A paper by Robert George, Sherif Girgis, and Ryan Anderson (H/T) seeking to defend the moral propriety of restricting marriage to heterosexuals, is making the rounds in right-ward circles.
I don't think it's particularly impressive. For a piece that purports to provide a positive case for the intrinsically heterosexist quality of marriage, its positive case is remarkably thin -- solely occurring in Part I.B, pp. 252-259, and effectively only in Part I.B.1, pp. 253-255. That argument, claiming that only generative sex can provide a truly comprehensive "bodily union", seems to be a recycled and cross-applied version of the arguments John Finnis made to argue that homosexual sex was intrinsically immoral -- an argument that I think was definitively shredded by Catholic legal scholar Michael Perry over a decade ago.* (The other two arguments contained in Part I.B are scarcely worth mentioning. George's claims in I.B.2 regarding the intrinsic superiority of heterosexual marriage over gay marriage as an environment for rearing children are on the margins of the relevant literature in the field. And I.B.3 is a less-than-one-page blip that tosses out some disconnected rhetoric on "marriage norms" that, by the author's own admission, are dependent on accepting the points made previously in the section.).
Returning to the Perry/Finnis discourse, it's notable, I think, how this debate does seem to be reprising similar ones over whether the state can morally proscribe homosexual conduct -- a debate that raged hot and heavy until approximately 9 months after Lawrence v. Texas. Once that case came down and the requisite fulmination about "activist judges" had subsided, the moral case for outlawing sodomy effectively died -- virtually nobody, not even virulent gay rights opponents, is willing to admit they want to recriminalize sodomy in the United States.
However, I don't think the function of George's argument is to persuade. That isn't to say that he doesn't believe what he wrote, or that many others don't agree with him. But I highly doubt that there is anybody who started sympathetic to marriage equality, who will be remotely convinced by George's argument.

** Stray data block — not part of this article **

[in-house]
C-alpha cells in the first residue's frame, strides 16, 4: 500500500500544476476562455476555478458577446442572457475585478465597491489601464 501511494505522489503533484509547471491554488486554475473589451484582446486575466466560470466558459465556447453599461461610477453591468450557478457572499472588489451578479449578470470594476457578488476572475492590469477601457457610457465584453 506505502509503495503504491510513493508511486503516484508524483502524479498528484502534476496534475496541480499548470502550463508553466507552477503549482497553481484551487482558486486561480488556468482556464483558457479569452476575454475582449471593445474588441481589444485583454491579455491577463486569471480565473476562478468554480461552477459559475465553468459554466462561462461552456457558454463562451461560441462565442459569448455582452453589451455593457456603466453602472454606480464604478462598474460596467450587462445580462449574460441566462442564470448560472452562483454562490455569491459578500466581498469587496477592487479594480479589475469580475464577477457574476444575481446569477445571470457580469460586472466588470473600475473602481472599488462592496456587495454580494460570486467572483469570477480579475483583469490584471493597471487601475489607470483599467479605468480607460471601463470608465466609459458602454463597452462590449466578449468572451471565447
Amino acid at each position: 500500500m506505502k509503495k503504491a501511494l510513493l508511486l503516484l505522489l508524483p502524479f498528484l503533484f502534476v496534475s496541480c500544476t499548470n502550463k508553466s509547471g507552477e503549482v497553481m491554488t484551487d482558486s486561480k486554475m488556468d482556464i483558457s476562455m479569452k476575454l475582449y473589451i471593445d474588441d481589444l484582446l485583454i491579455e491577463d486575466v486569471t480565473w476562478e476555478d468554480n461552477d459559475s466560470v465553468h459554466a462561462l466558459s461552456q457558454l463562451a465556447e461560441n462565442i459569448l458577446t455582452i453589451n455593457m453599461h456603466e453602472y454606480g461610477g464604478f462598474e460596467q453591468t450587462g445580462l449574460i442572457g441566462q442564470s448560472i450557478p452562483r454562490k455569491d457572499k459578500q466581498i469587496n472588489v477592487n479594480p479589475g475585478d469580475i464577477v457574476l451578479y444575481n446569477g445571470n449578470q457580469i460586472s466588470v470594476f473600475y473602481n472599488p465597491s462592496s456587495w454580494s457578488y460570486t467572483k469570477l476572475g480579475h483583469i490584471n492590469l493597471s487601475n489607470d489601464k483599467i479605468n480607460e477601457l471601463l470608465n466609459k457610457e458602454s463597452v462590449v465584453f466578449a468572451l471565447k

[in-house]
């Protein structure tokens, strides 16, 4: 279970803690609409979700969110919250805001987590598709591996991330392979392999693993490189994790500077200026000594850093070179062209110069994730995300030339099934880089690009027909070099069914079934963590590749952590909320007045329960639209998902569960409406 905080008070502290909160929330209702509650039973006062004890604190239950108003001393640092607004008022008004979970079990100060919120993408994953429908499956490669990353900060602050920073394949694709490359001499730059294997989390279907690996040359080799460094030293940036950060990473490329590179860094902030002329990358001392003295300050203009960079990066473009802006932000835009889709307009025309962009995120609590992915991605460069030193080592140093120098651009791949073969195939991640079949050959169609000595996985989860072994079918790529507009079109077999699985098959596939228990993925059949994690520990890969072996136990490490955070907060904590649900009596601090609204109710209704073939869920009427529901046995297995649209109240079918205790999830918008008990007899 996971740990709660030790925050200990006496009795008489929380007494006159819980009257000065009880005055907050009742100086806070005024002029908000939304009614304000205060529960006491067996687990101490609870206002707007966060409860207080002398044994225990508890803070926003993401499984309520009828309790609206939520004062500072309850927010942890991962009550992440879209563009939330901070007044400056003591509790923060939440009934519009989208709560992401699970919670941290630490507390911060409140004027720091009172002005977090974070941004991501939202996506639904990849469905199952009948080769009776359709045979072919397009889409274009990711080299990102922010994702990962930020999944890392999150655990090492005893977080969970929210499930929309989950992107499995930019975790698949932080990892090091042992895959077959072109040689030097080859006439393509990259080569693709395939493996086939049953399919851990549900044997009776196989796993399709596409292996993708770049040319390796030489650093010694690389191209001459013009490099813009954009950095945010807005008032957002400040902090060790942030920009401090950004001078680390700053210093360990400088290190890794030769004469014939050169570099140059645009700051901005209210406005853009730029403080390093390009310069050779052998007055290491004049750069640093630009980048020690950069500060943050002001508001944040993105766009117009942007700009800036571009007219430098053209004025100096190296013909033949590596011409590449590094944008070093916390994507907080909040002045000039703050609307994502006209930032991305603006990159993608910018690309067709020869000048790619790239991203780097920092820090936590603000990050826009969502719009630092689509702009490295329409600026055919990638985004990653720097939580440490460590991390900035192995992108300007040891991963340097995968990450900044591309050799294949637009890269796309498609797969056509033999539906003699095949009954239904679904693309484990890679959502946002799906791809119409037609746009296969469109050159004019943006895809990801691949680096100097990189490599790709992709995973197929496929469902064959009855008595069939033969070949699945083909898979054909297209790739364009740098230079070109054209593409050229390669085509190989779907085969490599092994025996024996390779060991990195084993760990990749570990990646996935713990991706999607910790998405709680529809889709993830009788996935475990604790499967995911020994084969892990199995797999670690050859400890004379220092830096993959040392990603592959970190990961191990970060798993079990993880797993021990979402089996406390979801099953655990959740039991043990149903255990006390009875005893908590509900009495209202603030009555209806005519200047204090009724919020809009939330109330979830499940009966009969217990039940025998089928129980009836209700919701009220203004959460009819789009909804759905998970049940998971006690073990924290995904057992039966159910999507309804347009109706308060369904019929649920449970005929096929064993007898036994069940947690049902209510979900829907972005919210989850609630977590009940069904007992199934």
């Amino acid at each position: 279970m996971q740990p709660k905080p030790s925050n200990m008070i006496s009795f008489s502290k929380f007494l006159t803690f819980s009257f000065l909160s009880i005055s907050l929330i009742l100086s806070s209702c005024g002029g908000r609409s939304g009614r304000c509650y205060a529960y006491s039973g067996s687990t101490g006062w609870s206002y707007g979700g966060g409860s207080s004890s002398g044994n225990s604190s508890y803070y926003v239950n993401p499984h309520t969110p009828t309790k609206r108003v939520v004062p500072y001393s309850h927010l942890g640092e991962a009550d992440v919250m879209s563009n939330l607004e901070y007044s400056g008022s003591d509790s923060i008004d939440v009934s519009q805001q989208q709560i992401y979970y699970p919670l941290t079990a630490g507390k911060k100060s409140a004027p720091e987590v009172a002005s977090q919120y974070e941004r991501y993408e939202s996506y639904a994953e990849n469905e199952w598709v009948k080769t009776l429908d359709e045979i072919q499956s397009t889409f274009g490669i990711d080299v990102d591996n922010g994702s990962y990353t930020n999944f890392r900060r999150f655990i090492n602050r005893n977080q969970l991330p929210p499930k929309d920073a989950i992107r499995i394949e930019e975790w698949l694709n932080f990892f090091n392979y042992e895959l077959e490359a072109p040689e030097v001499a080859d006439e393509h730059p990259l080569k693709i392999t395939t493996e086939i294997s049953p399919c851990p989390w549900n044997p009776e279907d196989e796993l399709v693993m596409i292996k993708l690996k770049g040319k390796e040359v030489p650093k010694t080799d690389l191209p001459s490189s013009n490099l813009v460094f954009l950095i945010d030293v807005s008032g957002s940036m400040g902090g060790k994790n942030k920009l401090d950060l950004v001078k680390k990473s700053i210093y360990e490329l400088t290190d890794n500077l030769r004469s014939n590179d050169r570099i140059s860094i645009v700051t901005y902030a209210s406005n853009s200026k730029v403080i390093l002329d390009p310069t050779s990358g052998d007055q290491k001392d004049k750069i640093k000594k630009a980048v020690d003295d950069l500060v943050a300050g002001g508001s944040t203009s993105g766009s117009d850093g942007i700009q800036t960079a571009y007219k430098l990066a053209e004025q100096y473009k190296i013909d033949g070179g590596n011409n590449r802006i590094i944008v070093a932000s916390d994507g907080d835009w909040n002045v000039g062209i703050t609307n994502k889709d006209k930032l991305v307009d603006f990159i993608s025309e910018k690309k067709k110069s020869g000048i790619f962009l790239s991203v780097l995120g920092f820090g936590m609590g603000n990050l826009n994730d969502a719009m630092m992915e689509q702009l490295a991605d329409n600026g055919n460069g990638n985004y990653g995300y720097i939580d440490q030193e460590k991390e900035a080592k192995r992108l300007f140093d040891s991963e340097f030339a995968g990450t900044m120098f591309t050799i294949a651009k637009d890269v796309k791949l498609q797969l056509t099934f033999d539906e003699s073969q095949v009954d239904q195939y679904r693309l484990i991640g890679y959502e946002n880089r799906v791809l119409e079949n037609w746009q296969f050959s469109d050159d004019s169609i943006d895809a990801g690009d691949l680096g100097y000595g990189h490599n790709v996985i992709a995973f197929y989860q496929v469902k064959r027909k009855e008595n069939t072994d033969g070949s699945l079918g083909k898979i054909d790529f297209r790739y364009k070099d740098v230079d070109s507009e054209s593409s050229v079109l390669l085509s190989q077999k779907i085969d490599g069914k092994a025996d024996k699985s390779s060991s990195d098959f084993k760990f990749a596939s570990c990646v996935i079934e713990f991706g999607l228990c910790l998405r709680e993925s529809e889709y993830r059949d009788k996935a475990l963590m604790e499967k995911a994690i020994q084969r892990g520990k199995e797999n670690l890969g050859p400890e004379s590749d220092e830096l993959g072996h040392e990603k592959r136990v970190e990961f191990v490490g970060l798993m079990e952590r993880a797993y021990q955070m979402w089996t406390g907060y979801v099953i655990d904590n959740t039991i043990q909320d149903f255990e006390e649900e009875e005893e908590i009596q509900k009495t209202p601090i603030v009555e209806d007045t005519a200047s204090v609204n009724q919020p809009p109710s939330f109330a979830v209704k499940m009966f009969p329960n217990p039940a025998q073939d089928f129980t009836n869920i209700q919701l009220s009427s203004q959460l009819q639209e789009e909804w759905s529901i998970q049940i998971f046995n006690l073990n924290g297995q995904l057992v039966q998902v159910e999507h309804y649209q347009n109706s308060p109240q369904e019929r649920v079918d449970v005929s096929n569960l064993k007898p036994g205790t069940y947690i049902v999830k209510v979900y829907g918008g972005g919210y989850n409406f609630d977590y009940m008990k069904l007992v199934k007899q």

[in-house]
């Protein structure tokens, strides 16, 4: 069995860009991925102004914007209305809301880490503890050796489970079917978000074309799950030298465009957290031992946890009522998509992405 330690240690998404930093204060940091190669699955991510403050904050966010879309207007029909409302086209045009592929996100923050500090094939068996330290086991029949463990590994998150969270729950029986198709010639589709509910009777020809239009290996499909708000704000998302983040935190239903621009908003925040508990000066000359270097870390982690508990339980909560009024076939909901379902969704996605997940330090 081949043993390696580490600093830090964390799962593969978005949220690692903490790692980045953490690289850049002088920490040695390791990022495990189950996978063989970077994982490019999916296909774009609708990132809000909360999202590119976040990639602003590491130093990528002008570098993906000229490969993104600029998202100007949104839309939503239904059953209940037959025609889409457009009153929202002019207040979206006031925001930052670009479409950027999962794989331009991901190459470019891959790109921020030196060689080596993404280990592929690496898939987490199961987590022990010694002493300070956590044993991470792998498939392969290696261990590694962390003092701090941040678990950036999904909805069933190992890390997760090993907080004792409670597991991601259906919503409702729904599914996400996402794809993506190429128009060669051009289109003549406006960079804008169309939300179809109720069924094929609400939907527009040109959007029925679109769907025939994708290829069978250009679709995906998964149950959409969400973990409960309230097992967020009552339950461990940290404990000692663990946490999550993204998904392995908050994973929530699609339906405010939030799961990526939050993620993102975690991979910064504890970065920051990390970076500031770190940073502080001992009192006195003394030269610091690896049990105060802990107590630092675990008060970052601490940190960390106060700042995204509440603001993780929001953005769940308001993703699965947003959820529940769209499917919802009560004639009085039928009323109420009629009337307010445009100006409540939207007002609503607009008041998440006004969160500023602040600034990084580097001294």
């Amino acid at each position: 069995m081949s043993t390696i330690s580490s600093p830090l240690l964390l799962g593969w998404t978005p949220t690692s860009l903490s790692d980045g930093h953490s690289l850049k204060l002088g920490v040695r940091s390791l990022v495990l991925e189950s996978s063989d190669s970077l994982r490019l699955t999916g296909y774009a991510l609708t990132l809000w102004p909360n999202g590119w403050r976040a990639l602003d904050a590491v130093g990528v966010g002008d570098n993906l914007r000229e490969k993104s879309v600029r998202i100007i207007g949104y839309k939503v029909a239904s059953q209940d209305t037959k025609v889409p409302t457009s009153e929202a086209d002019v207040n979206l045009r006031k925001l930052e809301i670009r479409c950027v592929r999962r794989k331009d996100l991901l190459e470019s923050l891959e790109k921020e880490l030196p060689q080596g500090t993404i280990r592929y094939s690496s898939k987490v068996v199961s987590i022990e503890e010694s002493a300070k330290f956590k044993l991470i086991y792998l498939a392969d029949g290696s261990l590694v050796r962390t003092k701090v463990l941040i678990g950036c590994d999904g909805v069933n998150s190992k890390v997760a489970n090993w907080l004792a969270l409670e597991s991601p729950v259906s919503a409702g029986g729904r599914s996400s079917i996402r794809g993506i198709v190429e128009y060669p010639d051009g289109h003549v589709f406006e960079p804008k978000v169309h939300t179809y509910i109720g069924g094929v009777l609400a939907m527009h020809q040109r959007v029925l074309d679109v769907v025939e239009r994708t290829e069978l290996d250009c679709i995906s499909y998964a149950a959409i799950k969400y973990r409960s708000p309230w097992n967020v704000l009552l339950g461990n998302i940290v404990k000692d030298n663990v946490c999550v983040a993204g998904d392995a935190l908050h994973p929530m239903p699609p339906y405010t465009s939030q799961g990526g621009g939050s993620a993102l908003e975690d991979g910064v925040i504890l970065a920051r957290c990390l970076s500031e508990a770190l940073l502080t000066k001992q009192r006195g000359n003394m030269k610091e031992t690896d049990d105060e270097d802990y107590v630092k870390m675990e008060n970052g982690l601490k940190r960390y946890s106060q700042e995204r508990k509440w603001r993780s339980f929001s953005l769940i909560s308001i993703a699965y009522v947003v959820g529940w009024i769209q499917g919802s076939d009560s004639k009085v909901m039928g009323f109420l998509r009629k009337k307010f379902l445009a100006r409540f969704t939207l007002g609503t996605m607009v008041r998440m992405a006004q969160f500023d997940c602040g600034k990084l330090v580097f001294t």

The function of George's argument, in conservative circles, is to restore the question's status as one of reasonable disagreement. A considerable chunk of the conservative movement, privately, has no problem with gay rights. They may oppose gay marriage as a matter of political expedience, but once it becomes reality (and it will, slowly, fitfully, but inexorably), they don't expect the sky to fall. It is a closer cousin to sodomy than abortion in this respect -- once the battle is won, the issue will die. And they know this. They know where the nation is headed. They can't expect this to be a live issue in 50 years.
These people know they're on the wrong side of history. And yet, they still have to sleep at night, knowing who they've crawled into bed with (so to speak). And that's where Professor George comes in. He makes this issue look like something complicated -- a question upon which it is reasonable to expect some folks to be mistaken. There is no shame in being wrong about such an issue, after all. We expect a considerable chunk of the population to get hard questions wrong. It's not a moral failing. And consequently, there is no moral failing in allying with such people. It'd be akin to disowning an early 20th century scientist for initially doubting Einstein.
Of course, the issue really isn't that complicated. Professor George's argument is, as one commenter put it, "trying, desperately, to find some way, any way to overcome the naturalistic fallacy ... and of course, failing." There is a lot of totemic hand-waving towards this idea of "bodily union", but it is an argument which lies on a precariously thin reed of "biological compatibility" -- a naturalistic fallacy if there ever was one, and the style of argument that, as noted, Perry had long-since dismantled.
To my conservative friends who think that George's article will give them cover for their dalliances with the merchants of discrimination -- will shield them from the harsh judgment of history's gaze -- know this: it won't. This issue will not be seen as one of reasonable disagreement whose ultimate answer was, by the year 2010, still in doubt. This issue will be seen as the premier civil rights challenge of our times. And the enablers of the old, discriminatory ethos will be found guilty. Mark my words on that.
* Michael J. Perry, The Morality of Homosexual Conduct: A Response to John Finnis, 9 Notre Dame J. L. Ethics & Pub. Pol'y 41 (1995).
UPDATE: Vice President Joe Biden just said it is "inevitable" our nation will eventually reach a consensus in favor of gay marriage, and, following DADT repeal, mentioned DOMA as the likely next piece of the anti-gay agenda to fall. An interesting statement, given that then-Senator Biden was among the "yea" votes for the Defense of Marriage Act when it originally passed in 1996.